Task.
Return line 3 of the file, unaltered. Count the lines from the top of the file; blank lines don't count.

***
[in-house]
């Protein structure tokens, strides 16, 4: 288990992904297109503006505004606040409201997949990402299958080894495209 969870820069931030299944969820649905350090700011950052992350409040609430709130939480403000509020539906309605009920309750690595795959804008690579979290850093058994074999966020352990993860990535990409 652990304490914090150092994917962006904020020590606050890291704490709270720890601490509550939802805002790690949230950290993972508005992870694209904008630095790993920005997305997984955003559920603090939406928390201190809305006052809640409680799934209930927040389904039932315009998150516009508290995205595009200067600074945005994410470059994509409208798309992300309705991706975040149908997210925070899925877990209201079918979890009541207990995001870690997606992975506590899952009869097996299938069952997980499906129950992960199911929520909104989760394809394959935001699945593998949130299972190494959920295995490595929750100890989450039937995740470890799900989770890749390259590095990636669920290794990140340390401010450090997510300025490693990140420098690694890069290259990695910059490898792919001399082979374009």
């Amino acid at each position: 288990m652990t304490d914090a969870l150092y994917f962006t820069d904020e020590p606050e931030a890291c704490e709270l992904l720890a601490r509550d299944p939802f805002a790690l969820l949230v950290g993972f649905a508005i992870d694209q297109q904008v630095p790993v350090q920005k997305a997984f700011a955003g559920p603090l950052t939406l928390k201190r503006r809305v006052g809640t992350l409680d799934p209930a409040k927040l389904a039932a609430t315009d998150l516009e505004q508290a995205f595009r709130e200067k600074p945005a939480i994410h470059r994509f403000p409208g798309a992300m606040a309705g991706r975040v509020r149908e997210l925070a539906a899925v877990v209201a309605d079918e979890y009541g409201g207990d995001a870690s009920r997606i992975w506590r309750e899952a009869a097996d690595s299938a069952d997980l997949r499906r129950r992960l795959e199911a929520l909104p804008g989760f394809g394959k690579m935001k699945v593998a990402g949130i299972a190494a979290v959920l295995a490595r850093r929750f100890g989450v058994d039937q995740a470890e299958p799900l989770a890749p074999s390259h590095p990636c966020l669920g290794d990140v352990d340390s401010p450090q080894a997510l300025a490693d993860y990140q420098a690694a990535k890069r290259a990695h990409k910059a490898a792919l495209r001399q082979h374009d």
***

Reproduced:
């Amino acid at each position: 288990m652990t304490d914090a969870l150092y994917f962006t820069d904020e020590p606050e931030a890291c704490e709270l992904l720890a601490r509550d299944p939802f805002a790690l969820l949230v950290g993972f649905a508005i992870d694209q297109q904008v630095p790993v350090q920005k997305a997984f700011a955003g559920p603090l950052t939406l928390k201190r503006r809305v006052g809640t992350l409680d799934p209930a409040k927040l389904a039932a609430t315009d998150l516009e505004q508290a995205f595009r709130e200067k600074p945005a939480i994410h470059r994509f403000p409208g798309a992300m606040a309705g991706r975040v509020r149908e997210l925070a539906a899925v877990v209201a309605d079918e979890y009541g409201g207990d995001a870690s009920r997606i992975w506590r309750e899952a009869a097996d690595s299938a069952d997980l997949r499906r129950r992960l795959e199911a929520l909104p804008g989760f394809g394959k690579m935001k699945v593998a990402g949130i299972a190494a979290v959920l295995a490595r850093r929750f100890g989450v058994d039937q995740a470890e299958p799900l989770a890749p074999s390259h590095p990636c966020l669920g290794d990140v352990d340390s401010p450090q080894a997510l300025a490693d993860y990140q420098a690694a990535k890069r290259a990695h990409k910059a490898a792919l495209r001399q082979h374009d």